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City officials denied Osaka House privilege to provide entertainment and discussed permits and entertainment licenses for others local venues Wednesday.

Committee members unanimously agreed to deny the Osaka House on State Street an entertainment license to legalize the restaurant’s adjoining nightclub. The owner of the Osaka House said he was not initially aware of a new ordinance which requires all entertainment venues to have an entertainment license, regardless of capacity.

However, officials from the Madison Police Department said they briefed the owner of the new ordinance prior to its installment. Police officials said the owner continued to operate illegally and was prosecuted for violating the ordinance.

“We affirm the establishment to be not in compliance with the entertainment license but also on many occasion to be overcapacity and not providing a safe environment for the community in their operations,” a representative from the police department said.

In response to the ordinance, the Osaka House owner said he is now applying for a license to appease the ordinance, and agreed to pay penalties for “mistakes and confusions” in regards to continuing entertainment.

However, Ald. Mike Verveer, District 4, said the committee had given the owner too many chances and motioned to deny the license.

“Osaka House has been a frustration of mine for several years now and I don’t quite understand why we can’t solve the dilemma there,” Verveer said. “It’s contrary to the health, safety and welfare of the community for this entertainment license to be granted.”

The council also approved WORT radio station to potentially move its 17th annual block party from its original venue at 600 W. Doty St. to 100 Martin Luther King Junior Blvd. WORT owners requested the move due to insufficient signatures for a permit at the original location, signatures they expect to receive in coming days.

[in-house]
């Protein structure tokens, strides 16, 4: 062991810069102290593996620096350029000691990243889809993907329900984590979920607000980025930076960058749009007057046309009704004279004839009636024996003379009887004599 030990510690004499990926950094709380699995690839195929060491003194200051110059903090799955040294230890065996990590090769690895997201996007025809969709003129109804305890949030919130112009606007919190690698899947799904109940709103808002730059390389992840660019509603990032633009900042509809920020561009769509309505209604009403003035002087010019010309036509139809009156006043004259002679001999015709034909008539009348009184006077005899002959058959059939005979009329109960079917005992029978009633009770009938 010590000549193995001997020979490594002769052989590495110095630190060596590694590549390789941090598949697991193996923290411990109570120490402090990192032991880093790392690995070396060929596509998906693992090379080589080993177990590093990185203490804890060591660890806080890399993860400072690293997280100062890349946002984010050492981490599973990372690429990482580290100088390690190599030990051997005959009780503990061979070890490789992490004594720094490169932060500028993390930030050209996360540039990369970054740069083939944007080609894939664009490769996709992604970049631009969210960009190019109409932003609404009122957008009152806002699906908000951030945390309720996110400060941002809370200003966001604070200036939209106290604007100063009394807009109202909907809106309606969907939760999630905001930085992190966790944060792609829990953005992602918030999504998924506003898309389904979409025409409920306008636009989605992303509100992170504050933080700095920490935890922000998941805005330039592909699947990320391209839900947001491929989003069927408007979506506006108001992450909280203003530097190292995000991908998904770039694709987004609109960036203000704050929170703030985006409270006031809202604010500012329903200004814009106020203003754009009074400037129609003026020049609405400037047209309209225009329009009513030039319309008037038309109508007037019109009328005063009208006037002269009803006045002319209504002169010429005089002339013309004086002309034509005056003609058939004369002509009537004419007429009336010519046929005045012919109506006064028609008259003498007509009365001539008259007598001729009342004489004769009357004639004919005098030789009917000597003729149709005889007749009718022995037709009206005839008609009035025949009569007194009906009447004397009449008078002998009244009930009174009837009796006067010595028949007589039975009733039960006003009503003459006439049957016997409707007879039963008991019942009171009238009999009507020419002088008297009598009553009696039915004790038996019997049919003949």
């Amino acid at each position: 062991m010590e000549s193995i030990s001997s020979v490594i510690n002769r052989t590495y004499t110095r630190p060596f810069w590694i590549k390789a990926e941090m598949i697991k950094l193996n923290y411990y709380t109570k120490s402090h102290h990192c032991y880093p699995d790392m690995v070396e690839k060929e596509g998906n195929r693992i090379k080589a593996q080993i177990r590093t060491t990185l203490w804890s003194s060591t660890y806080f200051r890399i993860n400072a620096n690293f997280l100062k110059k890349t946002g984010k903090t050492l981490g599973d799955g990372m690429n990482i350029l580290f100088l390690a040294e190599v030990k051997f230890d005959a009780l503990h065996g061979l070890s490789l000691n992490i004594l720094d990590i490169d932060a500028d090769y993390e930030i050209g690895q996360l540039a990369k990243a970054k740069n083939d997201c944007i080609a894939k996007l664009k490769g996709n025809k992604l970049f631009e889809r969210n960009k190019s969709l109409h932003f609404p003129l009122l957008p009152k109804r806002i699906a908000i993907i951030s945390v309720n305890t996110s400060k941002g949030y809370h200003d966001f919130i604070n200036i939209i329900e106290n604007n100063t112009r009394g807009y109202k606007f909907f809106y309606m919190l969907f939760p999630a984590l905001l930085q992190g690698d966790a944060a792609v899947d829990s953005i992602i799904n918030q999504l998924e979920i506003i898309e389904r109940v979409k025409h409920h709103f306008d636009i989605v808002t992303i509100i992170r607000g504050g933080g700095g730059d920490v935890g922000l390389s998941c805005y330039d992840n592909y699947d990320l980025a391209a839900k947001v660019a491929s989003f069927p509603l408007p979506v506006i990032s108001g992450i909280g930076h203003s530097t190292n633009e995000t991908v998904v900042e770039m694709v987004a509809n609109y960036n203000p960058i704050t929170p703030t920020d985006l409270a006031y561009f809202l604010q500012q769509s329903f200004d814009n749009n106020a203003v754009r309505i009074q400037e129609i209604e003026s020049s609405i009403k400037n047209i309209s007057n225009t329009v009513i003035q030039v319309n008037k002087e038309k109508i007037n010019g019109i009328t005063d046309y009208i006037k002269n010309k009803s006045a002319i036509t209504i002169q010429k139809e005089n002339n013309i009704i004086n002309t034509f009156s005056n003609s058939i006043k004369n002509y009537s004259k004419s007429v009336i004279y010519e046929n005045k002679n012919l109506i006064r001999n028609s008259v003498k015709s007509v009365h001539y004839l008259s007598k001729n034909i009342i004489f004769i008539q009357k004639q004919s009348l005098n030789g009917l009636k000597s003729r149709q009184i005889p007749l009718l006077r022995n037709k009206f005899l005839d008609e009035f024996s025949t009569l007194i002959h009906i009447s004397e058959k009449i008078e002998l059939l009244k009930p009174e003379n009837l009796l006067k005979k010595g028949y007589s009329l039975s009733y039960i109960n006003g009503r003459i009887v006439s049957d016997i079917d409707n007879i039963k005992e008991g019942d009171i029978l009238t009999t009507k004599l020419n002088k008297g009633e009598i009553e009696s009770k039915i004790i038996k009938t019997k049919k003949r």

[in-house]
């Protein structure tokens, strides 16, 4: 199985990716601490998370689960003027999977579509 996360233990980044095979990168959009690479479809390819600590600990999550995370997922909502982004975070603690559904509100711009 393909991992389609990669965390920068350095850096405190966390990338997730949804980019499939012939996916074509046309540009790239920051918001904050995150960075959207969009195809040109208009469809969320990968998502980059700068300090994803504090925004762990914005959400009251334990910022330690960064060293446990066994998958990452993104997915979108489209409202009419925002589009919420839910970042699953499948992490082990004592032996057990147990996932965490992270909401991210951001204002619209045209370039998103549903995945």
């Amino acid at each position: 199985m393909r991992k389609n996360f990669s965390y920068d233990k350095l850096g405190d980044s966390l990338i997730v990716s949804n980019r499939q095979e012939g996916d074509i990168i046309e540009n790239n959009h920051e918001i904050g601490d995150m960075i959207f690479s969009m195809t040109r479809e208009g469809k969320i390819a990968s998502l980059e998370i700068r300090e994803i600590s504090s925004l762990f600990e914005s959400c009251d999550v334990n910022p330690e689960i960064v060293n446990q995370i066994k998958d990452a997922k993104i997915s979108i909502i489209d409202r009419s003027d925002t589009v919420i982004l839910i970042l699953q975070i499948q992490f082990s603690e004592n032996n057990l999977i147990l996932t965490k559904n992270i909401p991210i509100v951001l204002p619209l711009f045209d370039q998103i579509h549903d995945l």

Verveer encouraged his colleagues to approve the permit during Common Council’s next meeting.

“I want to stress to my colleagues on the committee I believe this is a very rare, special case,” Verveer said. “This has been a ‘non-event’ event from the public safety perspective, so much so police no longer require Madison police officers be hired as special duty for this event.”

Committee members also addressed concerns from Madison Street residents about the excessive noise and parking density caused by patrons accessing Monroe Street.

The owner of Crescendo Espresso Bar & Music Cafe on Monroe Street responded to community concerns by raising awareness of the noise disturbances among the Monroe Street establishments with a logo for all the businesses on the street to use, reading “Nightlife is different for everyone, please respect our neighbors when you leave.”

Ald. Lisa Subeck, District 1, said she applauded the initiative to bring awareness to Monroe Street clienteles.

“I think it is an incredible step and something that really does seek to the issue and reminds people to be respectful,” Subeck said. “It has potential for broader reach than Monroe Street.”